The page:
golden

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Published: Mar 29, 2021 License: BSD-3-Clause Imports: 10 Imported by: 0

README

Golden

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Package golden testing with golden files in Go. A golden file is the expected output of test, stored as a separate file rather than as a string literal inside the test code. So when the test is executed, it will read data from the file and compare it to the output produced by the functionality under test.

When writing unit tests, there comes a point when you need to check that the complex output of a function matches your expectations. This could be binary data (like an Image, JSON, HTML etc). Golden files are a way of ensuring your function output matches its .golden file. It’s a pattern used in the Go standard library.

One of the advantages of the gold files approach is that you can easily update the test data using the command line flag without copying the data into the text variables of go this is very convenient in case of significant changes in the behavior of the system but also requires attention to the changed test data and checking the correctness of the new golden results.

A special cli is provided in the package. The special flag -update is provided in the package for conveniently updating ethos files, for example, using the following command:

go test ./... -update

Golden files are placed in directory testdata this directory is ignored by the standard tools go, and it can accommodate a variety of data used in test or samples.

Installation

go get github.com/xorcare/golden

Examples

Inspiration

License

© Vasiliy Vasilyuk, 2019-2021

Released under the BSD 3-Clause License.

Documentation

Overview

Package golden testing with golden files in Go. A golden file is the expected output of test, stored as a separate file rather than as a string literal inside the test code. So when the test is executed, it will read data from the file and compare it to the output produced by the functionality under test.

When writing unit tests, there comes a point when you need to check that the complex output of a function matches your expectations. This could be binary data (like an Image, JSON, HTML etc). Golden files are a way of ensuring your function output matches its .golden file. It’s a pattern used in the Go standard library.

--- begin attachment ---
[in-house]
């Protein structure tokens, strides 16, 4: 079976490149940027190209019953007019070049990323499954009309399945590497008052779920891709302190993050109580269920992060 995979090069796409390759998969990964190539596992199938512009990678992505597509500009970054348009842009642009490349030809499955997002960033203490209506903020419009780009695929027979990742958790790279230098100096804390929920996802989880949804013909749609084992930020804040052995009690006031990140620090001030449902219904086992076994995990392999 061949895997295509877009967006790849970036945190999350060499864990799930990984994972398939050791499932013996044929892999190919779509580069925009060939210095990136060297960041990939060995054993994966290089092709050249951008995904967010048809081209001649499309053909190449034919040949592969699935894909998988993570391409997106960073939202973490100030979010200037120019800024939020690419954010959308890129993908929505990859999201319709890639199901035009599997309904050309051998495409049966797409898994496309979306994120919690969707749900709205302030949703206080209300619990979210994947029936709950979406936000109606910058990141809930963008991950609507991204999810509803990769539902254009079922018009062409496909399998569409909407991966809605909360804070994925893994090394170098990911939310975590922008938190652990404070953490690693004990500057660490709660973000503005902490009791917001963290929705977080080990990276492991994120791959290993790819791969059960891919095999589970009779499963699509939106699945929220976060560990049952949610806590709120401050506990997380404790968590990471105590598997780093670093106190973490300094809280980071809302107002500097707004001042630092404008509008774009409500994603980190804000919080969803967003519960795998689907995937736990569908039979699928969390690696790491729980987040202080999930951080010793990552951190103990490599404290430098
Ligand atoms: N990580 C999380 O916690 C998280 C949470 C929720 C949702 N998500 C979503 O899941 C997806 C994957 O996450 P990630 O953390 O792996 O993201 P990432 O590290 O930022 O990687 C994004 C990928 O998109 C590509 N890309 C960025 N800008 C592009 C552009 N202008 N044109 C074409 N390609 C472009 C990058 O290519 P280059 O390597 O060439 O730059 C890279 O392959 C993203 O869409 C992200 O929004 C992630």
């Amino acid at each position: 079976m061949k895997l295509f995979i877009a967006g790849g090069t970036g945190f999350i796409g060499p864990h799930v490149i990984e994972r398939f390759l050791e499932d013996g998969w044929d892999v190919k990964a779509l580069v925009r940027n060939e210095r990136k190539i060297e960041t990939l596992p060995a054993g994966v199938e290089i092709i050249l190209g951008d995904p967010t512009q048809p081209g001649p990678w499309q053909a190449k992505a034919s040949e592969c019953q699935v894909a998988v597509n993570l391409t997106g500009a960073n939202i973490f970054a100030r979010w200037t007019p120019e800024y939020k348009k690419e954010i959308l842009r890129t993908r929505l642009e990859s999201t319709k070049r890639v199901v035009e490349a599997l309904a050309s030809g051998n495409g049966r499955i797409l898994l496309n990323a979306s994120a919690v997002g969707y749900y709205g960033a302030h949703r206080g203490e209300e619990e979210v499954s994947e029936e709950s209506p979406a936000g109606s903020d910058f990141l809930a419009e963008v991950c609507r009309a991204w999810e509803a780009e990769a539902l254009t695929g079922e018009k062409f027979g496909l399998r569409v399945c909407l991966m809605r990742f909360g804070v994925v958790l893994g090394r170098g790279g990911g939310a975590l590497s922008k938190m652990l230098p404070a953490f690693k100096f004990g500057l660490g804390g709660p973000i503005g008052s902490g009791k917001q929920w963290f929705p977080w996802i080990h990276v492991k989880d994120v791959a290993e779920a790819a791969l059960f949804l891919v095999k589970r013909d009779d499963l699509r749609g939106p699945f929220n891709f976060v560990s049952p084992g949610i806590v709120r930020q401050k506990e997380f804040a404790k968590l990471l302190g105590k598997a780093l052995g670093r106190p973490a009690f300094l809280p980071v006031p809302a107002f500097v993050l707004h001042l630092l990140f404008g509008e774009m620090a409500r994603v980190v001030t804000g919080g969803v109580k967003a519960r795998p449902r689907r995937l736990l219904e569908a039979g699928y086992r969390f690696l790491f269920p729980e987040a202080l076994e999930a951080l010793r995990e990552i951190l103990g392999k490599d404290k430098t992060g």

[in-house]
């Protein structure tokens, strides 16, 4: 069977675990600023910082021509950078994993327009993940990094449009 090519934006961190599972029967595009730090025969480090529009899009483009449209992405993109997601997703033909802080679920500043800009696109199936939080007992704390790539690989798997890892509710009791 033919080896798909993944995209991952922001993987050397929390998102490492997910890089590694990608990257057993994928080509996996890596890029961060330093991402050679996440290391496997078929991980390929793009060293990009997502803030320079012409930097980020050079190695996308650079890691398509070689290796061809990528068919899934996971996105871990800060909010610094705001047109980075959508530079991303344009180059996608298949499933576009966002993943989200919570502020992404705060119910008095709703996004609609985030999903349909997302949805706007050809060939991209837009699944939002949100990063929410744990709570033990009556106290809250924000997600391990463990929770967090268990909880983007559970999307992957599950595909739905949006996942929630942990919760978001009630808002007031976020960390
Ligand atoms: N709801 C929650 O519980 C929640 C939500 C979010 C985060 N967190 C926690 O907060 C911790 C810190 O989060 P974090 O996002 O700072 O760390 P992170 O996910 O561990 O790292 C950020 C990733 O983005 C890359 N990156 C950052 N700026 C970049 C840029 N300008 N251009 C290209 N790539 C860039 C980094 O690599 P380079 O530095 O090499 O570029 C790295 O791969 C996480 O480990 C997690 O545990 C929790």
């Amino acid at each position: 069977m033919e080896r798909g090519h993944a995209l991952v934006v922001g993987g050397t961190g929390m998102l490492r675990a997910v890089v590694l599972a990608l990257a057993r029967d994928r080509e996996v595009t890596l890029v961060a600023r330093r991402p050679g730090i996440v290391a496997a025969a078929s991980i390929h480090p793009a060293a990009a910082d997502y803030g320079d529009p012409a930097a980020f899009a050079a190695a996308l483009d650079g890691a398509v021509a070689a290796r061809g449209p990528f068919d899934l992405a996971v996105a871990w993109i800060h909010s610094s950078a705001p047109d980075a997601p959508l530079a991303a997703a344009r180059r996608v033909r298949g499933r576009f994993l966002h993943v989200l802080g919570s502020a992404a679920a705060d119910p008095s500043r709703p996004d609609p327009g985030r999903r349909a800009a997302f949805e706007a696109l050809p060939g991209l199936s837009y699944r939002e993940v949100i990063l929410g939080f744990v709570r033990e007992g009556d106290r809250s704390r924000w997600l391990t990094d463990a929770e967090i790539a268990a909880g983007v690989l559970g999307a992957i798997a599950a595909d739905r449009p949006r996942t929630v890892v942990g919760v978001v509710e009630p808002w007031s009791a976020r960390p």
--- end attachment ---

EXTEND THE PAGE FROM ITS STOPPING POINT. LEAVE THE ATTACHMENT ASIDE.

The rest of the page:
One of the advantages of the gold files approach is that you can easily update the test data using the command line flag without copying the data into the text variables of go this is very convenient in case of significant changes in the behavior of the system but also requires attention to the changed test data and checking the correctness of the new golden results.

A special cli is provided in the package. The special flag `-update` is provided in the package for conveniently updating ethos files, for example, using the following command:

go test ./... -update

Golden files are placed in directory `testdata` this directory is ignored by the standard tools go, and it can accommodate a variety of data used in test or samples.

Index

Examples

Constants

View Source
const (
	// Golden file target.
	Golden target = iota
	// Input file target.
	Input
)

Variables

This section is empty.

Functions

func Assert

func Assert(t TestingTB, got []byte)

Assert is a tool to compare the actual value obtained in the test and the value from the golden file. Also, built-in functionality for updating golden files using the command line flag.

Example

In the current example, the value of `got` will be compared with the value of `want` that we get from the file `testdata/ExampleAssert.golden` and after comparing the data if there is a difference, the test will be aborted with an error. If you run the test flag is used with the `-update` data from the variable `got` is written in the golden file.

The test name is assumed to be equal to ExampleAssert.

package main

import (
	"encoding/base64"
	"fmt"
	"path"
	"regexp"
	"runtime"
	"strings"
	"unicode"

	"github.com/stretchr/testify/assert"
	"github.com/xorcare/golden"
)

func main() {
	t := newTestingT()

	got, err := base64.RawURLEncoding.DecodeString("Z29sZGVu")
	assert.NoError(t, err)

	golden.Assert(t, got)

}

type T struct {
	name string
}

func (t *T) Fail()    {}
func (t *T) FailNow() {}
func (t *T) Helper()  {}

func (t T) Name() string { return t.name }

func (t *T) Errorf(format string, args ...interface{}) { t.Logf(format, args...) }
func (t *T) Fatalf(format string, args ...interface{}) { t.Logf(format, args...) }

func (t *T) Logf(format string, args ...interface{}) {
	msg := fmt.Sprintf(format, args...)

	re := regexp.MustCompile(`(?im)Error Trace:([\w\s:.]+)Error:`)
	msg = re.ReplaceAllString(msg, "Error Trace:\n\tError:")

	msg = strings.Replace(msg, "\t", "", -1)

	re = regexp.MustCompile(`(?im)^(.*)$`)
	msg = re.ReplaceAllStringFunc(msg, func(s string) string {
		return strings.TrimRightFunc(s, unicode.IsSpace)
	})

	fmt.Println(msg)
}

func newTestingT() *T {
	t := T{name: "TestExamples"}
	t.name = path.Join(t.name, caller(2))
	return &t